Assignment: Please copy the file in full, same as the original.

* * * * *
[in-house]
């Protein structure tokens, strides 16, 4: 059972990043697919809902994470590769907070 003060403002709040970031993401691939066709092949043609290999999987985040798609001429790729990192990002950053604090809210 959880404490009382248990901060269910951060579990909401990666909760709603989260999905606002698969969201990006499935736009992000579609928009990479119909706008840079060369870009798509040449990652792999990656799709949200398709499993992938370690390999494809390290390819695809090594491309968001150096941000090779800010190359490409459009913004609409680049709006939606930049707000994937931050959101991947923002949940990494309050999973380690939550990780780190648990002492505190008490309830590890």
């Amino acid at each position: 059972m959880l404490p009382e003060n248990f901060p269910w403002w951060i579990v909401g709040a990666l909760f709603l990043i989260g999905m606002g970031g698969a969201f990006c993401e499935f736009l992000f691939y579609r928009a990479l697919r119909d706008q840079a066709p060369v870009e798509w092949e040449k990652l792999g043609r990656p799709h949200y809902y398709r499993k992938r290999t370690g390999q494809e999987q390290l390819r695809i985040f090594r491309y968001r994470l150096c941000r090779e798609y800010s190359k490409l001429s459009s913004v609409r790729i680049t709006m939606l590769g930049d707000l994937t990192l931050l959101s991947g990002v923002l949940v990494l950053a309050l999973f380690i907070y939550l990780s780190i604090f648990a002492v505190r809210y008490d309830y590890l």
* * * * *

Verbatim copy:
[in-house]
């Protein structure tokens, strides 16, 4: 059972990043697919809902994470590769907070 003060403002709040970031993401691939066709092949043609290999999987985040798609001429790729990192990002950053604090809210 959880404490009382248990901060269910951060579990909401990666909760709603989260999905606002698969969201990006499935736009992000579609928009990479119909706008840079060369870009798509040449990652792999990656799709949200398709499993992938370690390999494809390290390819695809090594491309968001150096941000090779800010190359490409459009913004609409680049709006939606930049707000994937931050959101991947923002949940990494309050999973380690939550990780780190648990002492505190008490309830590890």
């Amino acid at each position: 059972m959880l404490p009382e003060n248990f901060p269910w403002w951060i579990v909401g709040a990666l909760f709603l990043i989260g999905m606002g970031g698969a969201f990006c993401e499935f736009l992000f691939y579609r928009a990479l697919r119909d706008q840079a066709p060369v870009e798509w092949e040449k990652l792999g043609r990656p799709h949200y809902y398709r499993k992938r290999t370690g390999q494809e999987q390290l390819r695809i985040f090594r491309y968001r994470l150096c941000r090779e798609y800010s190359k490409l001429s459009s913004v609409r790729i680049t709006m939606l590769g930049d707000l994937t990192l931050l959101s991947g990002v923002l949940v990494l950053a309050l999973f380690i907070y939550l990780s780190i604090f648990a002492v505190r809210y008490d309830y590890l």